And how clear is your vision?
John’s Gospel relies heavily on the evocation of light and darkness as metaphors for our human condition. We get a particularly poignant example of John’s fascination with this metaphor this Sunday in the story of the blind man at the pool of Siloam whose eyes Jesus anoints with clay in order to heal him. The very verb used in the text underscores the sacred nature of the event, and the man moves from physical blindness to spiritual vision in a breathlessly short period of time. He first believes Jesus to be a prophet, defending his healer (in Jesus’ absence) to the Pharisees. Then, when Jesus returns, seeking out the man he himself has healed, the formerly blind man comes to recognize with christological clarity that Jesus is the Son of Man. He who once was blind now can see, see with his eyes and with his heart; he sees clearly that he has been touched by God.
It’s very hard to see clearly when our expectations get in the way of our vision. Samuel encounters this reality when the Lord sends him to Jesse to seek out the Lord’s anointed, the future king David, with the admonition, Not as man sees does God see. Jesse presents seven sons before Samuel, expecting that Samuel will choose one of them, but Samuel waits for God’s choice, the shepherd David. As the consummate host of the Good Shepherd psalm, God similarly anoints the psalmist with oil, a sign of hospitality, and guides him in right paths. So long as the psalmist allows himself to engage with God’s vision, he is assured of God’s fidelity to covenant: only goodness and kindness shall follow me all the days of my life (Psalm 23).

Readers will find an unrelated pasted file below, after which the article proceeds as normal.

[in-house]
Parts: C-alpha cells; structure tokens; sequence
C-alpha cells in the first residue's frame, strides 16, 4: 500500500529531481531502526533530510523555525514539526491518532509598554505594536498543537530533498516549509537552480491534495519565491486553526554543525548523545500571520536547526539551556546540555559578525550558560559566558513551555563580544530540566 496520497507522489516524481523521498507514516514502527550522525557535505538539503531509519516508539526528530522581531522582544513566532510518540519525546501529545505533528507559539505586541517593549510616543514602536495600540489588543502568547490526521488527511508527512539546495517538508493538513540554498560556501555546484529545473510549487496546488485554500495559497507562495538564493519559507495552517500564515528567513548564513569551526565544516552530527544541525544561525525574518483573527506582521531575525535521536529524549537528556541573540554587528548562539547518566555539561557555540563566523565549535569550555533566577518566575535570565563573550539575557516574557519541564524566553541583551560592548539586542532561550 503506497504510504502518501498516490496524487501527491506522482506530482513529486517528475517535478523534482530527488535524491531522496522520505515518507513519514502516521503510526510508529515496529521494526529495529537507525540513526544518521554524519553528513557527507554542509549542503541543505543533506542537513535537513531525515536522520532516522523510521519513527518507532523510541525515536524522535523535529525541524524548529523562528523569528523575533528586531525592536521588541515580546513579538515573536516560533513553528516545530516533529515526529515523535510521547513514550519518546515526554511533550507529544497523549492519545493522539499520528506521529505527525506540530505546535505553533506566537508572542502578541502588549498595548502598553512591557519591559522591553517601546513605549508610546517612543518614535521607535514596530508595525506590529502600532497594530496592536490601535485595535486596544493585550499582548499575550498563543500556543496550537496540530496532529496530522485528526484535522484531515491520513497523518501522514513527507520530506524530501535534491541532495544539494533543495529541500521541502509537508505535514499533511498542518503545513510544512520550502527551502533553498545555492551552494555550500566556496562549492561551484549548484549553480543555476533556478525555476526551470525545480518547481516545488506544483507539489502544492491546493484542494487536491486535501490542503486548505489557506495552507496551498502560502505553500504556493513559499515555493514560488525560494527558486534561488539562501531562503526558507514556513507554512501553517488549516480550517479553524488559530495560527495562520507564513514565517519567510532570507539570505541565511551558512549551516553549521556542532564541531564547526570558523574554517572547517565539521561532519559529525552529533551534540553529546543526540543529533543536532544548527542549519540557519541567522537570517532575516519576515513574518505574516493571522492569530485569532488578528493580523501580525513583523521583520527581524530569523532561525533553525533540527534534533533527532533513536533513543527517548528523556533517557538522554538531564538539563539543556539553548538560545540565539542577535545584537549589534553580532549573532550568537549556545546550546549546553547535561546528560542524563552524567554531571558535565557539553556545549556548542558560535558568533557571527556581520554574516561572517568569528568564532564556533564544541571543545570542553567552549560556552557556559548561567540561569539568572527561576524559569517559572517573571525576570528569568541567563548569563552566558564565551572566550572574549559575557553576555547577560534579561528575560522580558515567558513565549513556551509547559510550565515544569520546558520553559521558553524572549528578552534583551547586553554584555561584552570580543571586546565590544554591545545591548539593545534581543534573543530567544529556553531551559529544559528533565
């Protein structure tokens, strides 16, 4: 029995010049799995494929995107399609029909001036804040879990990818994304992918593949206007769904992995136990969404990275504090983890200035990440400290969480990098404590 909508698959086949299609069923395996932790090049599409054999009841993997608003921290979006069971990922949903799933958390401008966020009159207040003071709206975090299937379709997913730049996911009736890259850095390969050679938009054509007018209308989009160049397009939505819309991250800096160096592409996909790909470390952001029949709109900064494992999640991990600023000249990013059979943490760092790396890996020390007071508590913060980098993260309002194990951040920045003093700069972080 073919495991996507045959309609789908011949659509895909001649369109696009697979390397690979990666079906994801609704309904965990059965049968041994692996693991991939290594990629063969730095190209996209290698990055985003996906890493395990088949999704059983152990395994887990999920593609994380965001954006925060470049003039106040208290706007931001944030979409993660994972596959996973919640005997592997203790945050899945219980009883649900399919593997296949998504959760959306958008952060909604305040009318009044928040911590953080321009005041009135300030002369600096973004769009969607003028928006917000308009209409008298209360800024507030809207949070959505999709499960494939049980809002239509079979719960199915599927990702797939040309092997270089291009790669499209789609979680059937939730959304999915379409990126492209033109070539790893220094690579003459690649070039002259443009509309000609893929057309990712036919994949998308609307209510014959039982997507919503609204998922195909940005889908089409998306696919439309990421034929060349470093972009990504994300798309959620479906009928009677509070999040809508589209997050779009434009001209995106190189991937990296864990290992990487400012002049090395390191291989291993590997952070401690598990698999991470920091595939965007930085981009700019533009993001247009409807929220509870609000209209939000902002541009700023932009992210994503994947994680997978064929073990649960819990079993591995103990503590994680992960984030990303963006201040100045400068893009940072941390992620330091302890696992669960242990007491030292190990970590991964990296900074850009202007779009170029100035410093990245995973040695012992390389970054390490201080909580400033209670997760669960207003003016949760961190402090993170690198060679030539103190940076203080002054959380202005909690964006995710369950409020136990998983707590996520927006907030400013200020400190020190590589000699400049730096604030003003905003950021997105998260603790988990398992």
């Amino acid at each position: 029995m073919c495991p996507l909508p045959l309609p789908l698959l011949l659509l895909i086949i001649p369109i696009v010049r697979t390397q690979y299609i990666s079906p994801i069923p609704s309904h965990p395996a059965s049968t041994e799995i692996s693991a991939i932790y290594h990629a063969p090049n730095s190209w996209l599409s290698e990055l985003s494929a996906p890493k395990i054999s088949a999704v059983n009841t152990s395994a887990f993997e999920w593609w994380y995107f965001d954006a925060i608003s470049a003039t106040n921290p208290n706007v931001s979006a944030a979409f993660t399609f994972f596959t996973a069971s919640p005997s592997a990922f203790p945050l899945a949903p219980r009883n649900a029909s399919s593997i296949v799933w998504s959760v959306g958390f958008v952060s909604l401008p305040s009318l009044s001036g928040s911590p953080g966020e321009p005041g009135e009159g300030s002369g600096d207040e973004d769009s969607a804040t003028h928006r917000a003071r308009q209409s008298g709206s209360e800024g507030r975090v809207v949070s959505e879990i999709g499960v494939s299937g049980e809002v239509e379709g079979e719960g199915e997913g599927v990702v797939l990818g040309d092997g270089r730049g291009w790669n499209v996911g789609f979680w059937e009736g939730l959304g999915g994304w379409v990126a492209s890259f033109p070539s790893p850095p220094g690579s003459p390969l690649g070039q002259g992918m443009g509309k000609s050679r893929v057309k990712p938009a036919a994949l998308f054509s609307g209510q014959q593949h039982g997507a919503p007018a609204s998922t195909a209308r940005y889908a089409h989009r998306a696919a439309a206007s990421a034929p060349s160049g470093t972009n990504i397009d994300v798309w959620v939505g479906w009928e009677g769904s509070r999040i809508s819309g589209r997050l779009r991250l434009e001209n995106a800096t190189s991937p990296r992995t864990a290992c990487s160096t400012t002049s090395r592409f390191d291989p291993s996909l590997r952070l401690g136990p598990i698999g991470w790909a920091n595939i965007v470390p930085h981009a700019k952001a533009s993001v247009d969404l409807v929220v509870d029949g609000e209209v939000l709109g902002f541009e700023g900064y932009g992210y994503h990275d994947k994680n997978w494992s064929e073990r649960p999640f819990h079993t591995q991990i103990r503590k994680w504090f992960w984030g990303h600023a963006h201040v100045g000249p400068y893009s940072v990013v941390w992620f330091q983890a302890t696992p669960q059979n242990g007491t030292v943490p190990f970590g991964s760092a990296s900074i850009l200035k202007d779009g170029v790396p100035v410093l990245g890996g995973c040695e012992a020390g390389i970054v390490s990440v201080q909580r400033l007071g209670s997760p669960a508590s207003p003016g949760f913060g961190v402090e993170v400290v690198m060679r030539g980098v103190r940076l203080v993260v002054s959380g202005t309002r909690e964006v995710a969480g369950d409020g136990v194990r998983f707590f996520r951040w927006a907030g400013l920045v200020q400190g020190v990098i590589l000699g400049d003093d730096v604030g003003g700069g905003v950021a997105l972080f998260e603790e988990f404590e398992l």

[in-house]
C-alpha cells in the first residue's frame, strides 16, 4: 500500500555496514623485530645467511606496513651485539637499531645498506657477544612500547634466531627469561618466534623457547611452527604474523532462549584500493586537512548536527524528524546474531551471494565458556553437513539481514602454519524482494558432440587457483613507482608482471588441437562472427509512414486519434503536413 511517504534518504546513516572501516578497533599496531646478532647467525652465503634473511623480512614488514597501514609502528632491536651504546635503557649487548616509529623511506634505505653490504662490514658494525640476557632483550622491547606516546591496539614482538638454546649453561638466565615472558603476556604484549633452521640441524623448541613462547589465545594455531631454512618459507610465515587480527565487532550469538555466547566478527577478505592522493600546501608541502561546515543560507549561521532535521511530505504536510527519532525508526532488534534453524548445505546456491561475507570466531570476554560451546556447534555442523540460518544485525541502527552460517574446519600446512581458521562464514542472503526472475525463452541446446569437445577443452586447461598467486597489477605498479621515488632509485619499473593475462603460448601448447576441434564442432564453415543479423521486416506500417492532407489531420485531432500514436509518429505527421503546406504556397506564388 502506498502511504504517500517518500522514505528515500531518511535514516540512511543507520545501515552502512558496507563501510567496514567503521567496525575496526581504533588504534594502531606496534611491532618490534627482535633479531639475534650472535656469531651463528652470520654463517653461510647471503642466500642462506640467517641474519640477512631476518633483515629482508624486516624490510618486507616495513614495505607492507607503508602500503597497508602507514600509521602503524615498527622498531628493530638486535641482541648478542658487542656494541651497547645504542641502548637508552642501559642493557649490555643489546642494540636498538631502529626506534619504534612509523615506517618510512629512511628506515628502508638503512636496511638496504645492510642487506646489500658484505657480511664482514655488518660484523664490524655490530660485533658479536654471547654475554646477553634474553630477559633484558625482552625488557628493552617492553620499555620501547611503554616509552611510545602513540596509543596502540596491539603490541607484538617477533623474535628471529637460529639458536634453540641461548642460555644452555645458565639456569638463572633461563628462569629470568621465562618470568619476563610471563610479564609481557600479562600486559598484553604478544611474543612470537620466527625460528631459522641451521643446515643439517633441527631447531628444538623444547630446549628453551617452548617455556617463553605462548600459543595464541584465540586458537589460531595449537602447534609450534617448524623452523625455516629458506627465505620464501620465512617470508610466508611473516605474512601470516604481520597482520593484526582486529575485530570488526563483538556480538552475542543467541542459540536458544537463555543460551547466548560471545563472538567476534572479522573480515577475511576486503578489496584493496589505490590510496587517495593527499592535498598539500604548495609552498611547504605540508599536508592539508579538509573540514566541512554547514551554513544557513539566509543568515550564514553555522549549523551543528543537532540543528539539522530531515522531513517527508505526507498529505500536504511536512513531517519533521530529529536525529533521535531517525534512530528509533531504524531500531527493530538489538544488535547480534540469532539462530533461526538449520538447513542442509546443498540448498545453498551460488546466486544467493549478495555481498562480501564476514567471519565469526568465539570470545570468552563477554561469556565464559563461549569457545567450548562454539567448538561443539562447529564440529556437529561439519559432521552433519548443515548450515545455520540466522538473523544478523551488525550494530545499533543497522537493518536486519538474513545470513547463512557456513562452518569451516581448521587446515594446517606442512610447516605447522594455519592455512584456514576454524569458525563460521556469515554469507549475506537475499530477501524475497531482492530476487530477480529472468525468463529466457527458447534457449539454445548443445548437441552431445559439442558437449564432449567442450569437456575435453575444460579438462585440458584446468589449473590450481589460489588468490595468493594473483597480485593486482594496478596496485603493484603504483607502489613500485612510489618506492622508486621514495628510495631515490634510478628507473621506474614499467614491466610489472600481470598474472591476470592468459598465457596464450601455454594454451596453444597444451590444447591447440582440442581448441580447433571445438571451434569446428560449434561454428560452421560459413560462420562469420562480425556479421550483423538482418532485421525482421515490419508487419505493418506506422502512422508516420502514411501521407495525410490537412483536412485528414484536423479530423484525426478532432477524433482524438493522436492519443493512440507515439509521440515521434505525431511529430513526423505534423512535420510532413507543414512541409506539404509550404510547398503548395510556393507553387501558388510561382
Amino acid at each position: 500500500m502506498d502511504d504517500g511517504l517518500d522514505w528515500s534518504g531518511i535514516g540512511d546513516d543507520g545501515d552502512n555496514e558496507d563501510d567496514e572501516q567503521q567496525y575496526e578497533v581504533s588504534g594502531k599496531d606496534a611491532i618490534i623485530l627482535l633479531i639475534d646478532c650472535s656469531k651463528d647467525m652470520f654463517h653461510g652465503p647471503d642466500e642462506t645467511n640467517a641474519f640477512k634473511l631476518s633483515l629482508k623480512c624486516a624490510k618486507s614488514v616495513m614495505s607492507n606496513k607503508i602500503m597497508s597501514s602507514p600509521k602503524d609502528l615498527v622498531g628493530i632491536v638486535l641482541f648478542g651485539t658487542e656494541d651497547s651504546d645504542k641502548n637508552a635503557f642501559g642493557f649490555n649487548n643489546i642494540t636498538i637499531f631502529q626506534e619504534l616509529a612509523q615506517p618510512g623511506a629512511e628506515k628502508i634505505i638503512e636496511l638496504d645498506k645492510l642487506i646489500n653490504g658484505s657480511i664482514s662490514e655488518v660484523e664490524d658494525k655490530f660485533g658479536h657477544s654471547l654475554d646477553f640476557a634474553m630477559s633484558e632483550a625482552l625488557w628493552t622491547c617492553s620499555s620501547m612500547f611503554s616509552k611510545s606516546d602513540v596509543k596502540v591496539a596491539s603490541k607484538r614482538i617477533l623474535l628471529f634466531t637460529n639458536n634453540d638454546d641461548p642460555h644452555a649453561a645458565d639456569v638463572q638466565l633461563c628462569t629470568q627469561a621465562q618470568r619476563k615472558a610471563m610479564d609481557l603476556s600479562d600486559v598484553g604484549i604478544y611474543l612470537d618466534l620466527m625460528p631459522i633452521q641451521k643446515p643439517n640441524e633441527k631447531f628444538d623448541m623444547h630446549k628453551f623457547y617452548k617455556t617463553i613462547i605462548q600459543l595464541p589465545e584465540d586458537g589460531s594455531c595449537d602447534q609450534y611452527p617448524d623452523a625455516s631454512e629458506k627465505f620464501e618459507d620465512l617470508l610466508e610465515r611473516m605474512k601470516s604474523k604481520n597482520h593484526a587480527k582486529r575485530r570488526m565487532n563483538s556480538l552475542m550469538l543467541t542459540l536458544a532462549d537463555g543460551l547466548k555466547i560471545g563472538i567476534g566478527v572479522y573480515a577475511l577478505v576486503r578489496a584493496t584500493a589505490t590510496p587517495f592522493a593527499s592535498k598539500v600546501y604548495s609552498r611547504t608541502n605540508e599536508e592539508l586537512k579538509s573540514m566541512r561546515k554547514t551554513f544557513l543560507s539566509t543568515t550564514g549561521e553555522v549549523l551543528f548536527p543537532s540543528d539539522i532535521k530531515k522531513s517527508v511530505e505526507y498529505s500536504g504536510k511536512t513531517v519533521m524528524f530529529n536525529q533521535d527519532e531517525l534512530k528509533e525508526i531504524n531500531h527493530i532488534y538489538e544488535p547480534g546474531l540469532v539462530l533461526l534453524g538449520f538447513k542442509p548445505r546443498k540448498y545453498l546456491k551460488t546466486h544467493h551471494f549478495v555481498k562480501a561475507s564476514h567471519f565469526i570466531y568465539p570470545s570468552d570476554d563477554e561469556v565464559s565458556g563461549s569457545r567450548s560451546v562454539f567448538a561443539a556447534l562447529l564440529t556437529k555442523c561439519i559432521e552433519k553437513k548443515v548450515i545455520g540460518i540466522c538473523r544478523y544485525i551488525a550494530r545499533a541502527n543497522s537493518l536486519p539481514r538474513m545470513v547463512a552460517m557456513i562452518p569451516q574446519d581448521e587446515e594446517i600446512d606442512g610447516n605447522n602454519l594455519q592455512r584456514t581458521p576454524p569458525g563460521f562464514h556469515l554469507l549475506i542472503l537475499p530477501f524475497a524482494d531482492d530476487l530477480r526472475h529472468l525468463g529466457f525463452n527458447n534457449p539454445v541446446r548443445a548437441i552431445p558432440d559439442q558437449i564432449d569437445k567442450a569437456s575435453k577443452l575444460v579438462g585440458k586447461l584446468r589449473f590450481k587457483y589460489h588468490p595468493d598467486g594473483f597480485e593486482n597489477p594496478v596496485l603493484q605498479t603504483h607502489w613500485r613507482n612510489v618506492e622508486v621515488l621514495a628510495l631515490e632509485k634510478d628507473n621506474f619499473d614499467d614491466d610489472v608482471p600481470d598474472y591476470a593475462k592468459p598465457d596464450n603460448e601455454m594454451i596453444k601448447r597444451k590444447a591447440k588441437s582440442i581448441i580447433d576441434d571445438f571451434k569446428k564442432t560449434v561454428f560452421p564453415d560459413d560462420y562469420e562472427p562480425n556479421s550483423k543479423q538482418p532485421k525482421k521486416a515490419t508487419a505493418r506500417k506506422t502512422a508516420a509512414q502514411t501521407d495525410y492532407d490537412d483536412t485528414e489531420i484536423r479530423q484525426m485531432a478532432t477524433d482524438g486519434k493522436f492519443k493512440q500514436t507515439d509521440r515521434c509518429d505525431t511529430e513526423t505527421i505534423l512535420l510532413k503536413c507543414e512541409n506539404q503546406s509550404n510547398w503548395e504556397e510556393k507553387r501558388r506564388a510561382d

With the coming of Jesus, our ability to appreciate God’s vision is made all the more clear, as Paul reminds the Ephesians, and we are charged with furthering the clear sight of others, exposing the fruitless works of darkness as we live as children of light. But to do so requires open eyes, that is, openness to God’s vision. I came into the world for judgment, Jesus tells the man he has healed, so that those who do not see might see. Healed ourselves, we are likewise called to bring sight to the blind through our witnessing to the healing action of God in our lives.
How clearly do we see? To what extent does fear keep us in a state of blindness? How open are we to seeing things differently, and to helping others to clearer vision as well? Can we imagine Jesus anointing our eyes with dirt and spittle so that we can truly enjoy the light that Christ can give?